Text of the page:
14 Dec 14th December 2018
Police Scotland has been urged to deliver a more clear and consistent approach by a watchdog. HM Inspectorate of Constabulary in Scotland (HMICS) has published its review of how the force can meet targets. It will assist Police Scotland in identifying and agreeing priorities and preparing its annual policing plans. The document, released on Thursday, outlines 12 recommendations for the Police Scotland and Scottish Policing Authority to follow to meet objectives set out in the Annual Police Plan for 2018-19.
Organised crime gangs are threatening to entrap Scottish police officers by infiltrating their social media accounts, the force has said. The warning came amid a rising number of investigations into officers accused of drug use and supply, perverting the course of justice, sexual misconduct and suspicious business interests and second jobs, a Police Scotland report reveals. Investigations into police corruption have risen by a quarter in the past year after HM Inspectorate of Constabulary in Scotland overhauled its internal investigations unit following criticism of its heavy-handed inquiry into leaks to the media three years ago. Police Scotland also warned that 13 serious organised crime gangs had been linked to police corruption and it has advised officers to be on their guard online.
Scottish Police Federation warns Holyrood of need for more officers ahead of Brexit
The body which represents rank and file police officers has told MSPs that Scotland needs up to 900 more officers to deal with Brexit. The Scottish Police Federation (SPF) warned Holyrood that without more funds from the Scottish government, leaving the EU could result in a “catastrophic impact” on everyday policing. In a letter to MSPs, SPF general secretary Calum Steele said: “We estimate that Brexit alone will create demand equivalent to between 750 and 900 officers. “Clearly, we are aware that even if we were to start today that we could not recruit and train the number immediately deployable on March 29.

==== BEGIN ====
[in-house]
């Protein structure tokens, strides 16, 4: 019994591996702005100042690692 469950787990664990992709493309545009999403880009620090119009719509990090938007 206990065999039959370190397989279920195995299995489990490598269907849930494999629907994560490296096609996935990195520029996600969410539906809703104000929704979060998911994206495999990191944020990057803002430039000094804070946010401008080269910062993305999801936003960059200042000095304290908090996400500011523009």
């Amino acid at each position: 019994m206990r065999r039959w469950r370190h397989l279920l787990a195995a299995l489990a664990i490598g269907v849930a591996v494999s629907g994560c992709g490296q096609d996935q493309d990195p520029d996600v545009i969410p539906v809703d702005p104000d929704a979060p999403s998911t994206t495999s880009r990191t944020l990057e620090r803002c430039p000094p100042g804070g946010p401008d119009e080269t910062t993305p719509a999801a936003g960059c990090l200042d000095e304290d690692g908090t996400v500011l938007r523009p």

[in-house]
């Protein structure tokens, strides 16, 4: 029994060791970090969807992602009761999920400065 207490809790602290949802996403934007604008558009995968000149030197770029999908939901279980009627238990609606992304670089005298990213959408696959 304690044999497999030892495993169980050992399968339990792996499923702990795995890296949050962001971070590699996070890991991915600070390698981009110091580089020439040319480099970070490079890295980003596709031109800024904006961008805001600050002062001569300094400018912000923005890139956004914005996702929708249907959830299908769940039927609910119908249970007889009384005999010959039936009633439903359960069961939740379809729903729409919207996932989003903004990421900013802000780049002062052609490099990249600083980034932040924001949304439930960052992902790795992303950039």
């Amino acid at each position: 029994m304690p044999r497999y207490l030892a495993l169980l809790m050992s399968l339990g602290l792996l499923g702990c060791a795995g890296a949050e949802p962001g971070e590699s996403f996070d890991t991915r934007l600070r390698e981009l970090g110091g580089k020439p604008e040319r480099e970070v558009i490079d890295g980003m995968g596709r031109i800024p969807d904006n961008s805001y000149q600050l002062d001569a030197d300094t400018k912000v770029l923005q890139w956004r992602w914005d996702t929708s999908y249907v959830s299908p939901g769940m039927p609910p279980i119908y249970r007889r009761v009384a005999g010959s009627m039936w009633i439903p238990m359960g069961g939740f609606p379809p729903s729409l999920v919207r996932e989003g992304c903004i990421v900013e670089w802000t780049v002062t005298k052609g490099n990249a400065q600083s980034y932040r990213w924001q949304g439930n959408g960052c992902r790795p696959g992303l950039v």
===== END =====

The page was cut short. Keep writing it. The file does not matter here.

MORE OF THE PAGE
New drink-driving limit ‘has not reduced road accidents’
The reduced drink-drive limit in Scotland has had no impact on cutting road accidents, a new study has found. The Scottish Government cut the legal blood alcohol limit for motorists from 80 milligrammes of alcohol in 100 millilitres of blood to 50 in December 2014. It argued the change would help save lives and make the country’s roads safer.
A new report which will be discussed by councillors next week reveals there were 120 offences carried out between 2017-18. This was an increase of 37 on the same period the year prior, however 90% were detected by police. Between April and September there were 38 crimes, which was a reduction of nine on the same period in 2017. In total there were 416 hate crimes reported across the north-east. The report, authored by Superintendent Graeme Duncan, also revealed a significant number of these crimes involved emergency service workers as the victims although no figures were published.
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